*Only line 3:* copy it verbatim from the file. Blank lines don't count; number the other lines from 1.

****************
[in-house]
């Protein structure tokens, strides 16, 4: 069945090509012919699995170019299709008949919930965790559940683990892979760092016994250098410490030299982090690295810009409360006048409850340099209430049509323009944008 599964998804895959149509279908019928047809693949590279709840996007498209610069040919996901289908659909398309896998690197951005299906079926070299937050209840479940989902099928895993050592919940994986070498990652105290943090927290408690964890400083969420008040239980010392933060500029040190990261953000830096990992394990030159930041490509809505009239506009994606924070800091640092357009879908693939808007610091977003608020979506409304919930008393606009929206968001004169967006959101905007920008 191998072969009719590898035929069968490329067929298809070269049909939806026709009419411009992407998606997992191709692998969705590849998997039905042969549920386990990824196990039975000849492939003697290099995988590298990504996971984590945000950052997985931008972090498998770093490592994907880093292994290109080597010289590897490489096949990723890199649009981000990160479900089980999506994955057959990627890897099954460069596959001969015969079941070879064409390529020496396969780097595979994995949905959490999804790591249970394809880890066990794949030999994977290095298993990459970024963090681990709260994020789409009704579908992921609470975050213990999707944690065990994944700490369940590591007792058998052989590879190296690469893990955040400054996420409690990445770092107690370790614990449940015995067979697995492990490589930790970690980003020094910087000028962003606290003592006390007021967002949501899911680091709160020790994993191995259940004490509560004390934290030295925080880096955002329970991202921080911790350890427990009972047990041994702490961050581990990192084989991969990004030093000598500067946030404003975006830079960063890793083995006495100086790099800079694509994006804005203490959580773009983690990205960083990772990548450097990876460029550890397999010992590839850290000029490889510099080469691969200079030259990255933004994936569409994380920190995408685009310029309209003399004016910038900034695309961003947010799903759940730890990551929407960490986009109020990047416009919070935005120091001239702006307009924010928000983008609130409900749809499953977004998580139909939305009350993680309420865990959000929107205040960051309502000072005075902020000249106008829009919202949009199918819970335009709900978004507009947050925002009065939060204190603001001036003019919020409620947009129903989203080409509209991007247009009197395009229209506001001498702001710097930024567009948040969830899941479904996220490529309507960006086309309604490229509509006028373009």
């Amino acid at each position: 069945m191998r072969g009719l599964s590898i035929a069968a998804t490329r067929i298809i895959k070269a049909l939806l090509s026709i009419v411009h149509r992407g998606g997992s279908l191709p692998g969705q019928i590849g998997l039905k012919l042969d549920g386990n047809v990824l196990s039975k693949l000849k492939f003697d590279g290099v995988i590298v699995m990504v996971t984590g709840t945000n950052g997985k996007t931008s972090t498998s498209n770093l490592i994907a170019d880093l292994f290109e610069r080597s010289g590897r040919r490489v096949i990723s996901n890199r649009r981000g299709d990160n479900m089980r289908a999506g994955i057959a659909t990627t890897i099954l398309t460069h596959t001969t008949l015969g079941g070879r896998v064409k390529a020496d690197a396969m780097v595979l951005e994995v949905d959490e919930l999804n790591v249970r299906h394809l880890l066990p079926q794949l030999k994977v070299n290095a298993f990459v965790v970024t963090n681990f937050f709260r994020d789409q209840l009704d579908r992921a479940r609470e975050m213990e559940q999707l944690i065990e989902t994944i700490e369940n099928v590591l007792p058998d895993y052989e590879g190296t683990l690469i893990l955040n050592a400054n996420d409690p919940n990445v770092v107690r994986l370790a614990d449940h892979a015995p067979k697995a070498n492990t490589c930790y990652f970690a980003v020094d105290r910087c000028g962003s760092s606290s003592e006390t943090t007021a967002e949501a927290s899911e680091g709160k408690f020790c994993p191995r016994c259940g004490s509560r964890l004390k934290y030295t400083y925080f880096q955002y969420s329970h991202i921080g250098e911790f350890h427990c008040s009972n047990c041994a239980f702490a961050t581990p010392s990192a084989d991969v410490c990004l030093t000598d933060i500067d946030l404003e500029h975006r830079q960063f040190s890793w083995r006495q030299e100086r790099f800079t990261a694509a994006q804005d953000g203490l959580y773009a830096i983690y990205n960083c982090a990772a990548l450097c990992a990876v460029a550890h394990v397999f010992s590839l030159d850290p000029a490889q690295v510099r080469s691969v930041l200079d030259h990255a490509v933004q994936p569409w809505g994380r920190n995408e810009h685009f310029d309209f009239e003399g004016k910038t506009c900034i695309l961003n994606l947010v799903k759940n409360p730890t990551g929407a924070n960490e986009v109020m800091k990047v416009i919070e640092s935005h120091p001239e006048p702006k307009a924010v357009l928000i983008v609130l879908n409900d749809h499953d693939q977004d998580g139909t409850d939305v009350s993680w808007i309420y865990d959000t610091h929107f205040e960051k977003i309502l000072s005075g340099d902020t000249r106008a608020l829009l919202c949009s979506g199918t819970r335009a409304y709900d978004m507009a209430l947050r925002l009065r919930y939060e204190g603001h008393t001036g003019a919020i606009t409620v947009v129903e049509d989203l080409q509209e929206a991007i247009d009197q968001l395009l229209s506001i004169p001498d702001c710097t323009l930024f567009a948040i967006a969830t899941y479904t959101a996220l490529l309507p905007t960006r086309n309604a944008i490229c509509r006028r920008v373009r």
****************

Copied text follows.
């Amino acid at each position: 069945m191998r072969g009719l599964s590898i035929a069968a998804t490329r067929i298809i895959k070269a049909l939806l090509s026709i009419v411009h149509r992407g998606g997992s279908l191709p692998g969705q019928i590849g998997l039905k012919l042969d549920g386990n047809v990824l196990s039975k693949l000849k492939f003697d590279g290099v995988i590298v699995m990504v996971t984590g709840t945000n950052g997985k996007t931008s972090t498998s498209n770093l490592i994907a170019d880093l292994f290109e610069r080597s010289g590897r040919r490489v096949i990723s996901n890199r649009r981000g299709d990160n479900m089980r289908a999506g994955i057959a659909t990627t890897i099954l398309t460069h596959t001969t008949l015969g079941g070879r896998v064409k390529a020496d690197a396969m780097v595979l951005e994995v949905d959490e919930l999804n790591v249970r299906h394809l880890l066990p079926q794949l030999k994977v070299n290095a298993f990459v965790v970024t963090n681990f937050f709260r994020d789409q209840l009704d579908r992921a479940r609470e975050m213990e559940q999707l944690i065990e989902t994944i700490e369940n099928v590591l007792p058998d895993y052989e590879g190296t683990l690469i893990l955040n050592a400054n996420d409690p919940n990445v770092v107690r994986l370790a614990d449940h892979a015995p067979k697995a070498n492990t490589c930790y990652f970690a980003v020094d105290r910087c000028g962003s760092s606290s003592e006390t943090t007021a967002e949501a927290s899911e680091g709160k408690f020790c994993p191995r016994c259940g004490s509560r964890l004390k934290y030295t400083y925080f880096q955002y969420s329970h991202i921080g250098e911790f350890h427990c008040s009972n047990c041994a239980f702490a961050t581990p010392s990192a084989d991969v410490c990004l030093t000598d933060i500067d946030l404003e500029h975006r830079q960063f040190s890793w083995r006495q030299e100086r790099f800079t990261a694509a994006q804005d953000g203490l959580y773009a830096i983690y990205n960083c982090a990772a990548l450097c990992a990876v460029a550890h394990v397999f010992s590839l030159d850290p000029a490889q690295v510099r080469s691969v930041l200079d030259h990255a490509v933004q994936p569409w809505g994380r920190n995408e810009h685009f310029d309209f009239e003399g004016k910038t506009c900034i695309l961003n994606l947010v799903k759940n409360p730890t990551g929407a924070n960490e986009v109020m800091k990047v416009i919070e640092s935005h120091p001239e006048p702006k307009a924010v357009l928000i983008v609130l879908n409900d749809h499953d693939q977004d998580g139909t409850d939305v009350s993680w808007i309420y865990d959000t610091h929107f205040e960051k977003i309502l000072s005075g340099d902020t000249r106008a608020l829009l919202c949009s979506g199918t819970r335009a409304y709900d978004m507009a209430l947050r925002l009065r919930y939060e204190g603001h008393t001036g003019a919020i606009t409620v947009v129903e049509d989203l080409q509209e929206a991007i247009d009197q968001l395009l229209s506001i004169p001498d702001c710097t323009l930024f567009a948040i967006a969830t899941y479904t959101a996220l490529l309507p905007t960006r086309n309604a944008i490229c509509r006028r920008v373009r």